Metal Mix

  1. Iron Maiden – “Powerslave”
  2. Pig Destroyer – “Thought Crime Spree”
  3. Converge – “Homewrecker”
  4. Immolation – “Thrown To The Fire”
  5. Black Sabbath – “Children Of The Grave”
  6. Diamond Head – “Lightning To The Nations”
  7. Terrorizer – “Fear Of Napalm”
  8. Darkthrone – “Paragon Belial”
  9. Mayhem – “Freezing Moon”
  10. Municipal Waste – “Born To Party”
  11. DRI – “Tear It Down”
  12. Lich King – “Wage Slave”
  13. Toxic Holocaust – “Thrashing Death”
  14. Hellhammer – “Eurynomos”
  15. Possessed – “Holy Hell”

The Confusing Reality Of Steve Albini And Big Black

While investigating Steve Albini’s latest band on YouTube, I came across a comment where someone pointed out the well-known fact that Steve Albini is an asshole, only to be insulted by the guy who had put the video up — someone who didn’t see the irony in reacting the way he did.

The legendary Steve Albini apparently being a dick in real life is just what people say. It also informed his approach to the way he made music in Big Black. The name of the band itself was perfect for putting people out of ease. Liberals would worry about whether or not it was racist, and racists would be put off by the imagery of the “big black guy”. (The one thing racists are supposed to be most afraid of.) Like any punk rocker with a chip on his shoulder, Albini made outrageous statements that he refused to explain. He wrote songs about violent/taboo thoughts and daydreams, but made them real, with dark, scary characters doing the narrative. And he didn’t explain that he wasn’t those characters.

Of course the way to talk to someone on one of your own videos is politely and kindly. And the way for any punk rocker to talk to any other punk rocker is politely and kindly, in my opinion. It’s stupid to do less. No one should feel obligated to put on the jerk persona in order to be a fan of hardcore music.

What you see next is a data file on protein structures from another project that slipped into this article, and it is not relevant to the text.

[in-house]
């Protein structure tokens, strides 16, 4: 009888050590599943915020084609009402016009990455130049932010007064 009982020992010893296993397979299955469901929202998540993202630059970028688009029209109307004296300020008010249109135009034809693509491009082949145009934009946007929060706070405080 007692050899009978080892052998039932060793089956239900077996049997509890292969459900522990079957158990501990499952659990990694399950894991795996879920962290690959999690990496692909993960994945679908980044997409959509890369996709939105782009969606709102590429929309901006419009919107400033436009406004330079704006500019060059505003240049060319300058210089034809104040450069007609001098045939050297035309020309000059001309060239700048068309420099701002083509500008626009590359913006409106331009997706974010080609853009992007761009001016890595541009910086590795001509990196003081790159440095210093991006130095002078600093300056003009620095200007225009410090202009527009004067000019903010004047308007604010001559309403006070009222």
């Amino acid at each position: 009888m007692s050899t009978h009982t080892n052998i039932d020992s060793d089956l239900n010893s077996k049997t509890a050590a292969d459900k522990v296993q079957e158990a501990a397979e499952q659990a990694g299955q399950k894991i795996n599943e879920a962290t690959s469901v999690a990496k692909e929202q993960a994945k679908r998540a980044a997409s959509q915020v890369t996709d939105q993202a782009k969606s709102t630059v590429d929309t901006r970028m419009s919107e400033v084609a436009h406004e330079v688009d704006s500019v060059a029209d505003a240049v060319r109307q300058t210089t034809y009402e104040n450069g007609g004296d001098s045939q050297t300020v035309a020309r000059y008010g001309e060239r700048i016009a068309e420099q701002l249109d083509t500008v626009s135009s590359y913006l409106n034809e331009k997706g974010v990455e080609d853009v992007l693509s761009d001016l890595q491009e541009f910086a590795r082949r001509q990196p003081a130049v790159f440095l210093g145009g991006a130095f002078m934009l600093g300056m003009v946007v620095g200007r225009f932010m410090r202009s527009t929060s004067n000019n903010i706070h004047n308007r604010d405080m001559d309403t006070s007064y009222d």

Thoughts Re: Avril Lavigne, Having Only Heard Her Joan Jett Cover, And Having Once Been One Of Her Trolls

(For the sake of punk rock.)

Since I’m a Gen X’er, I was never around people listening to the music of the 00’s. (I know so many 80’s pop songs because of having been in that milieu.) My Gen Y / Xennial friend Zak used to tell me back around 2000 about this pop singer entirely manufactured by her record company, who happened to be playing pop punk. I eventually saw bits of her on YouTube. I saw her being interviewed, and acting as if she were a spoiled child. For a while she wore ties as her signature fashion statement, and asked an interviewer, in response to the question did she listen to the Sex Pistols, “Does the singer for the Sex Pistols wear ties?” She may have been in a music industry bubble and more a depressing celebrity than anything else, but there is something almost militantly important about retaining the spirit of punk rock, if you are in fact going to represent it.